Republican Senator Chambliss Says Ryan’s 2012 Budget Proposal Won’t Work
Senator Saxby Chambliss said the U.S. House’s 2012 budget proposal by fellow Republican Paul Ryan is “not going to work” because it relies too heavily on spending cuts and doesn’t raise tax revenue to help cut the deficit.
Chambliss, of Georgia, is co-leader of a bipartisan group of six senators crafting a debt-reduction plan that may redirect the budget debate as Congress faces fights over raising the federal debt limit and the fiscal 2012 budget.
“Are some people going to pay more in taxes? You bet,” Chambliss, of Georgia, said during a news conference in Atlanta yesterday after giving a speech to the Rotary Club.
At the same time, he called a proposal by Ryan, chairman of the House Budget Committee, to privatize Medicare “very intriguing.” In his speech to the Rotary group, Chambliss said the plan “could be the answer” to overhauling the federal health-care program for the elderly.
Ryan’s plan would phase out Medicare and instead provide retirees with subsidies to buy private health insurance.
The budget proposal released April 5 by Ryan, of Wisconsin, would cut the federal deficit in coming years by about three- quarters. It would reduce spending by $6 trillion over the next decade and lower top individual and corporate tax rates from 35 percent to 25 percent.
Chambliss said some tax exemptions will need to be eliminated to lower tax rates and increase revenue.
‘Gang of Six’
Chambliss, Virginia Democrat Mark Warner and their group’s other four senators aim to address financing of Medicare, Medicaid and Social Security. Chambliss said the so-called “Gang of Six” is “getting close to an agreement” on its proposal, though he didn’t offer details.
Warner, who joined Chambliss at the Rotary Club, said, “If we can start this with a bipartisan plan, it increases the chance of success.”
Chambliss said President Barack Obama’s plan announced by an aide on April 10 to give a speech tomorrow to propose changes in Medicare and Medicaid was a “curve ball” for his group.
“None of us knew until yesterday that the president was going to make any comment on the long-term deficit issue,” Chambliss said.
Obama speaks at George Washington University in the nation’s capital. The timing of his speech makes it unlikely the Gang of Six will finish and release its plan this week, said several congressional aides close to the discussions who spoke on condition of anonymity.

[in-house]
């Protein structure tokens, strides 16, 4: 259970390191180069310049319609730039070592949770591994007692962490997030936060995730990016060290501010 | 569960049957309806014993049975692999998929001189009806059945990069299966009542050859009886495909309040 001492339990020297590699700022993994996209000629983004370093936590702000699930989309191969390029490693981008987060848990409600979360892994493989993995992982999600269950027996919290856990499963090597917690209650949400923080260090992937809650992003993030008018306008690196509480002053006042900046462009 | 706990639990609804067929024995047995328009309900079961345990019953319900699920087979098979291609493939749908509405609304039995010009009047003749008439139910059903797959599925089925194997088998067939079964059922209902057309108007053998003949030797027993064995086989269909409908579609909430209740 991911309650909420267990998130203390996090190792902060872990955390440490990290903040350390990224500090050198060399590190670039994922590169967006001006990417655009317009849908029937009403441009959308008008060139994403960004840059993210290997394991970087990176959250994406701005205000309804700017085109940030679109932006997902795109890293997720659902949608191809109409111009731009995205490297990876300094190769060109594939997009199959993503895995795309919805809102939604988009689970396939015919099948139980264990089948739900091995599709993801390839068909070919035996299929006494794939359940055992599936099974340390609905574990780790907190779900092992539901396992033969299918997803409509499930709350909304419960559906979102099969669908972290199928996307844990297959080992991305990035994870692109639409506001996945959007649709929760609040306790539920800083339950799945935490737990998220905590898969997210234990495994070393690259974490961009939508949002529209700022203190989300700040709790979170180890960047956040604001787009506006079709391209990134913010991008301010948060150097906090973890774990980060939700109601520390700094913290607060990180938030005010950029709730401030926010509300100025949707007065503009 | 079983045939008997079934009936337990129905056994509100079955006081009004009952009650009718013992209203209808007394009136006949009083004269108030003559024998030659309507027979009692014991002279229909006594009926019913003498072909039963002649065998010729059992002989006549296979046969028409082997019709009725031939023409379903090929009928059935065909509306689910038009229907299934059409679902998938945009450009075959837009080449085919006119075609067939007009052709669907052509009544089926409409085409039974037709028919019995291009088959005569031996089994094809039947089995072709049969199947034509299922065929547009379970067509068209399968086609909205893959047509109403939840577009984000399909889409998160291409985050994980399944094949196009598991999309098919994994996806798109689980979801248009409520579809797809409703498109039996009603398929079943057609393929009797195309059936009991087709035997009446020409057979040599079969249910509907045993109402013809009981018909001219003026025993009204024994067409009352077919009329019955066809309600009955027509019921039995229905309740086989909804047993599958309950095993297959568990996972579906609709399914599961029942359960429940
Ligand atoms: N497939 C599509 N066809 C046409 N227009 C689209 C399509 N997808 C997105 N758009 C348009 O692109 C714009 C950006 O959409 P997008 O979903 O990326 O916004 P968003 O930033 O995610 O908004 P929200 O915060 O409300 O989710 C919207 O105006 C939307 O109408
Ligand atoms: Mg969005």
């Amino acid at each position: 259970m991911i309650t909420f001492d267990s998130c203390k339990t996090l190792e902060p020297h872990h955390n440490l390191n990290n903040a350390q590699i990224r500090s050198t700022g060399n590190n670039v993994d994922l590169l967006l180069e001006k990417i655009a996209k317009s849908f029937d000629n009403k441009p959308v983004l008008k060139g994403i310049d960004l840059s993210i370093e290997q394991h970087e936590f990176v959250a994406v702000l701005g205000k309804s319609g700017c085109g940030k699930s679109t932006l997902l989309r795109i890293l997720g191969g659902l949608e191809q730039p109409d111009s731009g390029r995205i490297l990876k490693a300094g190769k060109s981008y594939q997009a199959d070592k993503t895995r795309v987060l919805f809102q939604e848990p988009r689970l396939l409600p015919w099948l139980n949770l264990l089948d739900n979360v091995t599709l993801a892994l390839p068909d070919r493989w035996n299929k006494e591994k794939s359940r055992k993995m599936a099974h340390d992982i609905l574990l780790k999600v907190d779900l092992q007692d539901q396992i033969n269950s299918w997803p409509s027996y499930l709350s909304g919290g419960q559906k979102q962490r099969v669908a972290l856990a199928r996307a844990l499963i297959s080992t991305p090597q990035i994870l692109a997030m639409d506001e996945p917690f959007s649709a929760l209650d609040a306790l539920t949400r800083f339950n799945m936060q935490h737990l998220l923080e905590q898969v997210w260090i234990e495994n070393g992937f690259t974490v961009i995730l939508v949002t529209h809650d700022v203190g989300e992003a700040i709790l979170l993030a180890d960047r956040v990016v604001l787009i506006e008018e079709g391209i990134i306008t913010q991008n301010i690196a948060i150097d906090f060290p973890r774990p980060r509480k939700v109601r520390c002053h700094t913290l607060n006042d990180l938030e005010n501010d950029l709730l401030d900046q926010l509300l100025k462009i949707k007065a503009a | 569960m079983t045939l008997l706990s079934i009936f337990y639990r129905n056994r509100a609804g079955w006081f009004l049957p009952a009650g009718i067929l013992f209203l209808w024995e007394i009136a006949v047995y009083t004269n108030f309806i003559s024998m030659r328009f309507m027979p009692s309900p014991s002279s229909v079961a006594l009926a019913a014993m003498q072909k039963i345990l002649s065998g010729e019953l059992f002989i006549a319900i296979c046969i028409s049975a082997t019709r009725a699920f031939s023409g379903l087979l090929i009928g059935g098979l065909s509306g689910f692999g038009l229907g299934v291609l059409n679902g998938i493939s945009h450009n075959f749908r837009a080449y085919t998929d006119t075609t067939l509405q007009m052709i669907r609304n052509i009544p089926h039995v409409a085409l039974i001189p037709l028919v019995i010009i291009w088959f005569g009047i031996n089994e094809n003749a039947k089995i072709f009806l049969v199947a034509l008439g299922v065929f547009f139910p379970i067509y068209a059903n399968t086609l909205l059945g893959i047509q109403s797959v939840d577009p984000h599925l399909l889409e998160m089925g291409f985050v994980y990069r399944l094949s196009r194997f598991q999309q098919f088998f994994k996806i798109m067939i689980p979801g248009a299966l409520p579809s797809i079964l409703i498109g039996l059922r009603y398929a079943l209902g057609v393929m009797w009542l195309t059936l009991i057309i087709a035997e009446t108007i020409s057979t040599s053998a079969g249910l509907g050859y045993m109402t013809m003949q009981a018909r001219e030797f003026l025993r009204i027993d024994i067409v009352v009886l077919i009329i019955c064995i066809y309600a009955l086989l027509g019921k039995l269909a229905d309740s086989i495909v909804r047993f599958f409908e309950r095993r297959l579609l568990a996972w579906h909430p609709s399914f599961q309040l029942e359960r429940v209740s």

Jim Kessler, a vice president of the Democratic policy group Third Way in Washington, said Chambliss’s comments on taxes -- similar to the view among many Democrats that some tax increases will be needed to cut the deficit -- are important.
‘Slim to Possible’
“We’ve moved from slim to possible on a major deficit- reduction deal this Congress,” Kessler said.
The budget proposal Obama offered in February aims to reduce deficits by $1 trillion over coming years, though it didn’t offer proposals on Medicare, Medicaid or Social Security.
Democrats say Ryan’s plan would balance the budget on the backs of the nation’s seniors and poor while granting tax breaks to the wealthy.
Warner has said his group is using a report last year by leaders of the president’s bipartisan deficit reduction commission as a basis for discussions. The group’s co-chairmen were former President Bill Clinton’s chief of staff Erskine Bowles and Republican former Wyoming Senator Alan Simpson.
Once Obama provides his ideas in his speech, the debate among Republicans, Democrats and outside interest groups on restructuring the government’s finances will begin in earnest, said Simpson.
‘Shear the Sheep’
“The savagery hasn’t even started,” he said in a phone interview yesterday. “When they see it getting closer and closer,” interest groups “will come out of the woodwork and shear the sheep,” Simpson said.
Kessler said Obama’s speech offers “a great opportunity for him” to try to win back some of the momentum Republicans gained in negotiating a short-term budget deal that led to an April 8 agreement to cut about $38 billion in government spending.
At the same time, Kessler said, “there’s a lot of his progressive base that’s not going to be happy.”
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